Have you ever met a fanatic? The dictionary defines a fanatic as someone with excessive zeal or obsessive enthusiasm. Does anyone you know come to mind?

First, before you start making a list, let’s further define the term. The psychologist of religion Tonu Lehtsaar has defined fanaticism as:

… the pursuit or defense of something in an extreme and passionate way that goes beyond normality. Religious fanaticism is defined by blind faith, the persecution of dissents and the absence of reality …

We probably all know a few fanatical fans—of sports teams, pop stars or film and TV actors. Completely devoted to the people or organizations they idolize, these super-fans live their lives with a slavish sense of adoration and allegiance. But what about religious fanatics? If you accept Lehtsaar’s definition, you can recognize religious fanaticism by blind faith—the unquestioning, uncritical and unconditional beliefs that lead to an absence of reality.

One of our readers here at BahaiTeachings.org asked a question related to fanaticism a while ago: “Is it alright to not live life devoted to religion?”

In our modern culture, we often think of anyone devoted to religion as a fanatic, or at least some kind of “religious nut.” Hardly anyone wants to be labeled like that—or think that way. In fact, some see people who devote themselves to a religious teaching as unbalanced or even insane.

The Baha’i Faith, since its inception, has forbidden every form of fanaticism—religious, racial, national, etc.:

In matters of religion every form of fanaticism, hatred, dissension and strife is strictly forbidden. – Baha’u’llah, The Tabernacle of Unity, p.

Religious fanaticism and hatred are a world-devouring fire, whose violence none can quench. – Baha’u’llah, Epistle to the Son of the Wolf, p. 13.

When Abdu’l-Baha first traveled to Europe, he described Baha’u’llah’s mission as “changing ignorant fanaticism into universal love:”

He likened the world of humanity to a tree, and all the nations to its branches and the people to its leaves, buds and fruits.

His mission was to change ignorant fanaticism into Universal love, to establish in the minds of His followers the basis of the unity of humanity and to bring about in practice the equality of mankind. He declared that all men were equal under the mercy and bounty of God. – Abdu’l-Baha, Abdu’l-Baha in London, p. 36.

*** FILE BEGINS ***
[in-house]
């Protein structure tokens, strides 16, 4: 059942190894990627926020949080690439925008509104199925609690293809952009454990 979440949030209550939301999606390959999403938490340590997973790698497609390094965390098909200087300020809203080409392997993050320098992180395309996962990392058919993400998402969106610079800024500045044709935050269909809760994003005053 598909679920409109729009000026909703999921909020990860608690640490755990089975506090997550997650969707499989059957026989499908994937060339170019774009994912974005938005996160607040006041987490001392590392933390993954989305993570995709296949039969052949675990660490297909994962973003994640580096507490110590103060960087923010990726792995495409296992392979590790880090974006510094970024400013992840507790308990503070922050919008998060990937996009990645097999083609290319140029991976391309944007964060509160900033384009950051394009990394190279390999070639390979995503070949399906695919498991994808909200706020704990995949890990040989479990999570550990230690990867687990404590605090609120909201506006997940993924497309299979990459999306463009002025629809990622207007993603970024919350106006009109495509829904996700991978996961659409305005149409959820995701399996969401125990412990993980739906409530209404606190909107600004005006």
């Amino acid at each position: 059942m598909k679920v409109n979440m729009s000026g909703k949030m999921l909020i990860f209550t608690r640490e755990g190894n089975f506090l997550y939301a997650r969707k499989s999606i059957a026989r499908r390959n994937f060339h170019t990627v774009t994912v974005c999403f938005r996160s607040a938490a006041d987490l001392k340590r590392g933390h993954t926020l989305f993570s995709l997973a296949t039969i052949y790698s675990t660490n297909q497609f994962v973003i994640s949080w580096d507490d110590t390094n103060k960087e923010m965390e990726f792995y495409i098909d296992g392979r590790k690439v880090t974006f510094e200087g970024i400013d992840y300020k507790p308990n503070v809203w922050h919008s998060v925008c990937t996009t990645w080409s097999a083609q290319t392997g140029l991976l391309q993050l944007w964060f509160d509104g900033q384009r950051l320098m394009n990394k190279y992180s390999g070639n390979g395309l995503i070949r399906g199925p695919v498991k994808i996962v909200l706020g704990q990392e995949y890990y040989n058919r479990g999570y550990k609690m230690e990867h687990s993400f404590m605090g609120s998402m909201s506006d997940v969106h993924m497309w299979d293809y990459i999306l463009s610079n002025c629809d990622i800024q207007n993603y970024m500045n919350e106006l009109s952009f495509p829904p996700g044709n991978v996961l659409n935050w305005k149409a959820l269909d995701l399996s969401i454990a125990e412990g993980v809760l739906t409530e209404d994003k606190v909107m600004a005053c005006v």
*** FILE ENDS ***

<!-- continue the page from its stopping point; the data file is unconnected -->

In North America, he proclaimed the same call—against all forms of fanaticism. He said the Baha’i teachings are resolutely opposed to the terrible consequences fanatics bring to their societies:

Shall we remain steeped in our fanaticisms and cling to our prejudices? Is it fitting that we should still be bound and restricted by ancient fables and superstitions of the past, be handicapped by superannuated beliefs and the ignorances of dark ages, waging religious wars, fighting and shedding blood, shunning and anathematizing each other? Is this becoming? Is it not better for us to be loving and considerate toward each other? Is it not preferable to enjoy fellowship and unity, join in anthems of praise to the most high God and extol all His Prophets in the spirit of acceptance and true vision? Then, indeed, this world will become a paradise, and the promised Day of God will dawn. – Abdu’l-Baha, The Promulgation of Universal Peace, p. 369.

A new religious principle is that prejudice and fanaticism—whether sectarian, denominational, patriotic or political—are destructive to the foundation of human solidarity; therefore, man should release himself from such bonds in order that the oneness of the world of humanity may become manifest. – Abdu’l-Baha, The Promulgation of Universal Peace, p. 455.

That new religious principle, which the Baha’i Faith exemplifies, urges all humanity to resist fanaticism:

Aim high, choose noble ends; how long this lethargy, how long this negligence! Despair, both here and hereafter, is all you will gain from self-indulgence; abomination and misery are all you will harvest from fanaticism, from believing the foolish and the mindless. – Abdu’l-Baha, The Secret of Divine Civilization, p. 105.

So, to answer our dear reader, yes, the Baha’i teachings say that a life devoted only to religion and blind faith can lead to fanaticism. However—the Baha’i teachings also say that a truly religious life, one lived with moderation, love and kindness, can lead to peace, concord and unity:

May fanaticism and religious bigotry be unknown, all humanity enter the bond of brotherhood, souls consort in perfect agreement, the nations of earth at last hoist the banner of truth, and the religions of the world enter the divine temple of oneness, for the foundations of the heavenly religions are one reality. Reality is not divisible; it does not admit multiplicity. All the holy Manifestations of God have proclaimed and promulgated the same reality. They have summoned mankind to reality itself, and reality is one. The clouds and mists of imitations have obscured the Sun of Truth. We must forsake these imitations, dispel these clouds and mists and free the Sun from the darkness of superstition. Then will the Sun of Truth shine most gloriously; then all the inhabitants of the world will be united, the religions will be one, sects and denominations will reconcile, all nationalities will flow together in the recognition of one Fatherhood, and all degrees of humankind will gather in the shelter of the same tabernacle, under the same banner. – Abdu’l-Baha, The Promulgation of Universal Peace, pp. 95-96.

The opinions and views expressed in this article are those of the author only and do not necessarily reflect the opinion of BahaiTeachings.org or any institution of the Baha’i Faith.


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